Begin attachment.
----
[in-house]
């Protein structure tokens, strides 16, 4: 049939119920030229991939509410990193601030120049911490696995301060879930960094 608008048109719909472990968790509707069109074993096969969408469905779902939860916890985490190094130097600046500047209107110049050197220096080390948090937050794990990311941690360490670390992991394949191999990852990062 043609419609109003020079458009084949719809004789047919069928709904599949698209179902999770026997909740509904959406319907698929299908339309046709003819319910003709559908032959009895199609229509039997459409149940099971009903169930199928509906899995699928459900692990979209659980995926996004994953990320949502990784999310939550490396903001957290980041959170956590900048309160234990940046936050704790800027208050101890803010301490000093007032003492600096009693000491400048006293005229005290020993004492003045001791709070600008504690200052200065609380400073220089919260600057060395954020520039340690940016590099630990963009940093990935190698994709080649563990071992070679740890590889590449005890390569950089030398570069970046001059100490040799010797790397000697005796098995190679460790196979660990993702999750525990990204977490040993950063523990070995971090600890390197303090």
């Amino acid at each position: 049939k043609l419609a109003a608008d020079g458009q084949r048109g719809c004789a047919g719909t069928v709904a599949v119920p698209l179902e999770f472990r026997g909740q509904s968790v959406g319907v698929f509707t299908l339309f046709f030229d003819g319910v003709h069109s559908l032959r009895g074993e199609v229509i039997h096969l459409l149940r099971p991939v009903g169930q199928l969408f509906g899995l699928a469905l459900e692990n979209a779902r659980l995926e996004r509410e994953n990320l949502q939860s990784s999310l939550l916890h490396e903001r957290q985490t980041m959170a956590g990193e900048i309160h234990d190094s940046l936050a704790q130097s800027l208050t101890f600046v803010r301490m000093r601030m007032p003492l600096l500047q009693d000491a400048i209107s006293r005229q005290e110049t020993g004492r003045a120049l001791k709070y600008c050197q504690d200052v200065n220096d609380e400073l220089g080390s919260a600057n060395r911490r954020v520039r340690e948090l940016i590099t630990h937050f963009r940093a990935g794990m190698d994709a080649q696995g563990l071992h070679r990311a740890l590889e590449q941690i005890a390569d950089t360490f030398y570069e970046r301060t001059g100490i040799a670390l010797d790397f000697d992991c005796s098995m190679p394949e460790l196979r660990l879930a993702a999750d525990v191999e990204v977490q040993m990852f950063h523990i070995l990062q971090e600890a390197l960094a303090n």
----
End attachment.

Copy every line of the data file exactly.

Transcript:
[in-house]
């Protein structure tokens, strides 16, 4: 049939119920030229991939509410990193601030120049911490696995301060879930960094 608008048109719909472990968790509707069109074993096969969408469905779902939860916890985490190094130097600046500047209107110049050197220096080390948090937050794990990311941690360490670390992991394949191999990852990062 043609419609109003020079458009084949719809004789047919069928709904599949698209179902999770026997909740509904959406319907698929299908339309046709003819319910003709559908032959009895199609229509039997459409149940099971009903169930199928509906899995699928459900692990979209659980995926996004994953990320949502990784999310939550490396903001957290980041959170956590900048309160234990940046936050704790800027208050101890803010301490000093007032003492600096009693000491400048006293005229005290020993004492003045001791709070600008504690200052200065609380400073220089919260600057060395954020520039340690940016590099630990963009940093990935190698994709080649563990071992070679740890590889590449005890390569950089030398570069970046001059100490040799010797790397000697005796098995190679460790196979660990993702999750525990990204977490040993950063523990070995971090600890390197303090």
């Amino acid at each position: 049939k043609l419609a109003a608008d020079g458009q084949r048109g719809c004789a047919g719909t069928v709904a599949v119920p698209l179902e999770f472990r026997g909740q509904s968790v959406g319907v698929f509707t299908l339309f046709f030229d003819g319910v003709h069109s559908l032959r009895g074993e199609v229509i039997h096969l459409l149940r099971p991939v009903g169930q199928l969408f509906g899995l699928a469905l459900e692990n979209a779902r659980l995926e996004r509410e994953n990320l949502q939860s990784s999310l939550l916890h490396e903001r957290q985490t980041m959170a956590g990193e900048i309160h234990d190094s940046l936050a704790q130097s800027l208050t101890f600046v803010r301490m000093r601030m007032p003492l600096l500047q009693d000491a400048i209107s006293r005229q005290e110049t020993g004492r003045a120049l001791k709070y600008c050197q504690d200052v200065n220096d609380e400073l220089g080390s919260a600057n060395r911490r954020v520039r340690e948090l940016i590099t630990h937050f963009r940093a990935g794990m190698d994709a080649q696995g563990l071992h070679r990311a740890l590889e590449q941690i005890a390569d950089t360490f030398y570069e970046r301060t001059g100490i040799a670390l010797d790397f000697d992991c005796s098995m190679p394949e460790l196979r660990l879930a993702a999750d525990v191999e990204v977490q040993m990852f950063h523990i070995l990062q971090e600890a390197l960094a303090n």